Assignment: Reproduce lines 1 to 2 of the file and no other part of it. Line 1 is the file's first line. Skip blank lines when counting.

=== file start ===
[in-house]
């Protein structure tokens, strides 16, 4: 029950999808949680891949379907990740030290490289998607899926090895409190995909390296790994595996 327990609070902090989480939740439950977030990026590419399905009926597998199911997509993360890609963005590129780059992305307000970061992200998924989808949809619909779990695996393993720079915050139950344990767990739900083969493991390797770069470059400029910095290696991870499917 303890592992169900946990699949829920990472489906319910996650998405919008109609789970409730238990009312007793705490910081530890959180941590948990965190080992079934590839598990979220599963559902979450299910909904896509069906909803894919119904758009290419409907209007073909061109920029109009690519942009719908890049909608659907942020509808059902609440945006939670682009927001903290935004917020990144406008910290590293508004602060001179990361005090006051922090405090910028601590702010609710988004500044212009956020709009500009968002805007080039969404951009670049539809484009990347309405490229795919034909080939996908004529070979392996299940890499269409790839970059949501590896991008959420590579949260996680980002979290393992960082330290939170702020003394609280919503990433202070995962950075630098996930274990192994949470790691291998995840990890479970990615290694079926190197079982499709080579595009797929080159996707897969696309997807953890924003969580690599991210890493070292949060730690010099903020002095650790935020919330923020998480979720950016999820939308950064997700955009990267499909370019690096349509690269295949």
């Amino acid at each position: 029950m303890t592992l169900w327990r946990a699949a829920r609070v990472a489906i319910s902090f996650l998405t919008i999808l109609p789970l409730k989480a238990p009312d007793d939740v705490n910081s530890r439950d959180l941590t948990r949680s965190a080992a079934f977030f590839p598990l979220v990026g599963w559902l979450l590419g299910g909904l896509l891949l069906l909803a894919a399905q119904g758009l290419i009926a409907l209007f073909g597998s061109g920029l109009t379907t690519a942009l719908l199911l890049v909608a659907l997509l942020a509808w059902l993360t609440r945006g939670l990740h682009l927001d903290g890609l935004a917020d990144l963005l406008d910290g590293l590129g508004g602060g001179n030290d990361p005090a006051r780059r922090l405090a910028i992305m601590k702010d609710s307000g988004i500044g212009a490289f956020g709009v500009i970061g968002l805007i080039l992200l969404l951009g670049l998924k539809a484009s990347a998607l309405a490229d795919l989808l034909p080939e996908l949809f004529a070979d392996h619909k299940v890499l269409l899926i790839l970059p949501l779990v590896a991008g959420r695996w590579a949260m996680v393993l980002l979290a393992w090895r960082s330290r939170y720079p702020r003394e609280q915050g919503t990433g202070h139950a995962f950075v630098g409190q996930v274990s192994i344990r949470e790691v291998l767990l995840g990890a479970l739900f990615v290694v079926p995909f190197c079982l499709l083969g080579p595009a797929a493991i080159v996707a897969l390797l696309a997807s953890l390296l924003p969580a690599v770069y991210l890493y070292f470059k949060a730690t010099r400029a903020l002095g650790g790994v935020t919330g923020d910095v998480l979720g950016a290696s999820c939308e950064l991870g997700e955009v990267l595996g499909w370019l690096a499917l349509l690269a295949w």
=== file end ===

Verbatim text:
[in-house]
């Protein structure tokens, strides 16, 4: 029950999808949680891949379907990740030290490289998607899926090895409190995909390296790994595996 327990609070902090989480939740439950977030990026590419399905009926597998199911997509993360890609963005590129780059992305307000970061992200998924989808949809619909779990695996393993720079915050139950344990767990739900083969493991390797770069470059400029910095290696991870499917 303890592992169900946990699949829920990472489906319910996650998405919008109609789970409730238990009312007793705490910081530890959180941590948990965190080992079934590839598990979220599963559902979450299910909904896509069906909803894919119904758009290419409907209007073909061109920029109009690519942009719908890049909608659907942020509808059902609440945006939670682009927001903290935004917020990144406008910290590293508004602060001179990361005090006051922090405090910028601590702010609710988004500044212009956020709009500009968002805007080039969404951009670049539809484009990347309405490229795919034909080939996908004529070979392996299940890499269409790839970059949501590896991008959420590579949260996680980002979290393992960082330290939170702020003394609280919503990433202070995962950075630098996930274990192994949470790691291998995840990890479970990615290694079926190197079982499709080579595009797929080159996707897969696309997807953890924003969580690599991210890493070292949060730690010099903020002095650790935020919330923020998480979720950016999820939308950064997700955009990267499909370019690096349509690269295949």